Years of “Behind the Music”-style studies suggest that all unhappy bands seem to follow a similar sequence of drug-fueled dissolution. Iconoclastic Los Angeles band Fishbone proves a welcome exception to the rule in Lev Anderson and Chris Metzler’s “Everyday Sunshine: The Story of Fishbone,” which uses clever touches (including animation and oil paintings) and resists self-pity in casting the band’s many misfortunes as a sort of secret triumph. Effortlessly entertaining, joyful docu should earn heavy fest rotation.
Notable for their hybridized style (they can interchangeably be categorized as ska, punk, metal, funk or jazz-rock), as well as their place alongside Bad Brains, the Busboys and Living Colour among the few all-black rock bands of their era, Fishbone has one of the best “shoulda been a contender” cases around. Rising to prominence alongside peers and stylistic cousins the Red Hot Chili Peppers and Jane’s Addiction, and a huge influence on later superstars like No Doubt (all of whom appear in interviews here), the band nonetheless never translated its widespread respect into mainstream success.
A genuinely hilarious animated segment sketches, in “Fat Albert” style, the ways enforced school busing in the late ’70s brought the group together; as kids from the rough streets of South Central, several of these future band members bonded over the burgeoning punk rock scene they discovered at predominantly white schools in the Valley. Busing also provided them with an introduction to an odd, perpetually smiling Jehovah’s Witness-raised Valley kid named Angelo Moore, who would quickly become the frontman of the nascent sextet.
Despite A&R confusion over how best to market the group, Fishbone scored a contract with Columbia Records while its members were still in their teens, and gained a reputation as one of the best live bands of its era. On the cusp of stardom in the early ’90s (with a “Saturday Night Live” appearance and a Spike Lee-directed musicvideo to its credit), the group imploded through a truly bizarre series of interpersonal flare-ups, which included guitarist Kendall Jones joining a cult, a failed intervention that led to kidnapping charges and one founding member, Walter Kibby, quitting due to Moore’s excessive use of the Theremin (more or less).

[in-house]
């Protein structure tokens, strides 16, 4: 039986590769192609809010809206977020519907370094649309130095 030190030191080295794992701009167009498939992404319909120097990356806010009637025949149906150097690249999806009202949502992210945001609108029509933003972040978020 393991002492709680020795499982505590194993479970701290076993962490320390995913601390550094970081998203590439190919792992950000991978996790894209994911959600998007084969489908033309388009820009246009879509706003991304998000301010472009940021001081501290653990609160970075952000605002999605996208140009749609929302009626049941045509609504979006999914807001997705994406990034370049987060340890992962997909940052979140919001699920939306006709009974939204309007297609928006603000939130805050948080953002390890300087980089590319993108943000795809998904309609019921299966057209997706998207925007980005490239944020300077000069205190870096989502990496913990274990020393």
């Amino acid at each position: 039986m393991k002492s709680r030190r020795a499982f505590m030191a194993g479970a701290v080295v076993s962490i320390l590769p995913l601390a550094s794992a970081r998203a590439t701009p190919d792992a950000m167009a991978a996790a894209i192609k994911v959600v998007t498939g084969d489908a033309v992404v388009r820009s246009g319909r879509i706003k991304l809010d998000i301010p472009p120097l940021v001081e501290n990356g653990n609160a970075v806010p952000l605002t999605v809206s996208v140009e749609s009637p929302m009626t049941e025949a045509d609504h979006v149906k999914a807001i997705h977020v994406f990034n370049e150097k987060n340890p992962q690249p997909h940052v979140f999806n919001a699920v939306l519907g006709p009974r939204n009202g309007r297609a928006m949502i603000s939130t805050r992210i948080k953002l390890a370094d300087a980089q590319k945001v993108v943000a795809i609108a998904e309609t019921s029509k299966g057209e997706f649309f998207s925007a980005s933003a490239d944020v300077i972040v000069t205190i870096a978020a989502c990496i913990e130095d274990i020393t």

Moore and surfer-dude bassist Norwood Fisher are eventually the last two standing, and their contentious relationship emerges as the film’s center. Neither man downplays the difficulties of maintaining what often seems to be a lost cause (a “This Is Spinal Tap”-like scene of an unattended autograph session and a near-deserted concert in Eastern Europe are as funny as they are depressing), nor the ways that rock ‘n’ roll intransigence can become an increasingly untenable lifestyle as one enters middle age. Moore, in particular, seems to have drawn the short straw, forced to move back in with his mother and desperate to make up for his years of absentee fatherhood.
In the end, however, the film is less concerned with bemoaning the music industry, and more interested in delineating the difficulties creative, eccentric people must withstand to live their lives without compromise. While they never attained the level of success they deserved, Fishbone nonetheless clearly succeeded on the no-compromise front, and “Everyday Sunshine” eventually becomes a rare beast: an inspirational, happy film about failure.
The two directors have collected vast amounts of footage (their own and vintage performance films), and their subjects seem to have few qualms about granting full access to their lives, both professional and domestic. Animated visual aids are cleverly done, and the film is well constructed overall.